Little did university student, Kara John, know that she would be awarded an internship at the International Monetary Fund’s (IMF) local office as her prize for winning the multilateral institution’s Caribbean essay competition.
She was announced the winner by IMF Managing Director, Christine Lagarde, during a students forum at the University of the West Indies (UWI) Mona Campus in St. Andrew on November 17.
The runners-up were Immaculate Conception High School student, Tajha Winkle; and UWI students Wendel Ivey, Shannique Rhoden and Keenan Falconer.
The competition, which was held under the theme ‘Inclusive and Resilient Growth in the Caribbean’, was launched in early October and open to young nationals aged 18 to 25 from the English-speaking Caribbean and Haiti.
It was aimed at providing young people with the opportunity to articulate their views on how their welfare and that of the general region can be improved.
Ms. John, who studies law at the UWI’s Cave Hill Campus in Barbados, tells JIS News that she entered the competition because she saw where it could serve to advance her career plans.
“I like development, so I hope to one day pursue a Master’s Degree in Development Studies or move on to international law. I am concerned about development in the Caribbean and the world as a whole, (and) there are ways in which (it) can help to develop the nations in the regions,” she says.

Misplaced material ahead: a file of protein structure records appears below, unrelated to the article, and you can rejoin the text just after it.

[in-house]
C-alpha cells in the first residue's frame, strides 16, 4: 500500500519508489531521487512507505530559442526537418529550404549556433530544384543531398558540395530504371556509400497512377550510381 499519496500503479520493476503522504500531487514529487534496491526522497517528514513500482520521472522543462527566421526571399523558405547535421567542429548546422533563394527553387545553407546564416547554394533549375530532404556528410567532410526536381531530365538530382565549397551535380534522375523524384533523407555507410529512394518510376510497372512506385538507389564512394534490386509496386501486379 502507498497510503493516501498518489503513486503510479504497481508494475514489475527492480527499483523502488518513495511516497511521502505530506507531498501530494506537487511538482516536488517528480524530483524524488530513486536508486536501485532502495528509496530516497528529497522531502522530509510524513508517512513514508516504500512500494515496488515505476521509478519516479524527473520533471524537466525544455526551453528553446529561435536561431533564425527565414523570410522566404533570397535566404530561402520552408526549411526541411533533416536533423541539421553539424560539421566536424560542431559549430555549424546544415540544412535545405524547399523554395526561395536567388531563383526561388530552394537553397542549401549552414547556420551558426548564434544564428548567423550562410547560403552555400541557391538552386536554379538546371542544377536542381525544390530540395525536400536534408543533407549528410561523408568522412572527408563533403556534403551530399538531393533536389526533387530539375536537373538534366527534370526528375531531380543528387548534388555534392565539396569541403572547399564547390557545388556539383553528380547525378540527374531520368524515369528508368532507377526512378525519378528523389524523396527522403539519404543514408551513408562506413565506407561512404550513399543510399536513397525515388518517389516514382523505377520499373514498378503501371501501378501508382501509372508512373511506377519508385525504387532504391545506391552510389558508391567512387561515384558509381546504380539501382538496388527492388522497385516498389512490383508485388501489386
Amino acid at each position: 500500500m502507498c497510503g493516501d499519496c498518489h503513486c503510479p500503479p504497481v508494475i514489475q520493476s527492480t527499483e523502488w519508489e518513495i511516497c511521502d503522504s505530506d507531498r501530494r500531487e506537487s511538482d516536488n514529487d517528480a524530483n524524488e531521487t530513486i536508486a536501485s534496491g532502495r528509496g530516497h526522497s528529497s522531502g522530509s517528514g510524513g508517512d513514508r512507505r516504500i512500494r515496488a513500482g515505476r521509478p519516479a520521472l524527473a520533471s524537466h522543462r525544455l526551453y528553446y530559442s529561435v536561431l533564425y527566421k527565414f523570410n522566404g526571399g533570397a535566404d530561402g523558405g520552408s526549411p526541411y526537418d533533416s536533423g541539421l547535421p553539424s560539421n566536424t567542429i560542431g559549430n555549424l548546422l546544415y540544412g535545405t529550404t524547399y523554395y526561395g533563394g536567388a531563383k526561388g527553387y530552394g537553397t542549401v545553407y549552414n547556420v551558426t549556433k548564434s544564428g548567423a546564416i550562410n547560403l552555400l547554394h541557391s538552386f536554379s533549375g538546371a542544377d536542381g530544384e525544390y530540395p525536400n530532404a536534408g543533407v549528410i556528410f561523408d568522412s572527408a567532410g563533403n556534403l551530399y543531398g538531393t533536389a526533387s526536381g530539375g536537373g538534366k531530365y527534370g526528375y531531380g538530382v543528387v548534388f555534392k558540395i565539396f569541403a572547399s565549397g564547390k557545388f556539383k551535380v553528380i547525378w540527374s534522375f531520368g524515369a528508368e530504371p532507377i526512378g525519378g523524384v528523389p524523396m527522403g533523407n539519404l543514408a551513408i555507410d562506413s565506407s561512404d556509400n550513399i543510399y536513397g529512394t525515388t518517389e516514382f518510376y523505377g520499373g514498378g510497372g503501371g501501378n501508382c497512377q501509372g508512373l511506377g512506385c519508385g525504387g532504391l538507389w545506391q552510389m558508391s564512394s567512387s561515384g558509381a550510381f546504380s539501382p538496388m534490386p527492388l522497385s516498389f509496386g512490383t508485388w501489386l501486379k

Ms. John, who is Trinidadian, notes that she has plans to work for an organisation such as the IMF, and views the internship opportunity as a stepping stone towards accomplishing that.
She is of the view that the IMF endeavours to assist small island developing states (SIDS) like those in the Caribbean with economic development, despite many of the Fund’s critics.
“They aim to make our societies economically better, especially the policies that they help to put in place, as well as with the other (forms of assistance) that they (offer),” Ms. John adds.
In her remarks at the forum, Ms. Lagarde said many of the competition’s entrants demonstrated “immense economic understanding coupled with a deeply rooted understanding of the Caribbean society”.
“They (students) took into account external shocks and also looked at entrenched factors… specific to the Caribbean that prevent growth from really flourishing and being of sustainable quality,” she said.
Ms. Lagarde said Kara John’s essay was “top-notch”, as it addressed “a lack of social justice, lack of political unity in the region and a linear approach to development as the critical bottlenecks to growth”.
Additionally, the Managing Director sad the competition’s judges “were most impressed by the essay’s quality”.
Ms. Lagarde also addressed issues relating to the IMF’s role in improving the standard of living in countries with which it partners; the role of the private sector in providing jobs and public-sector reform.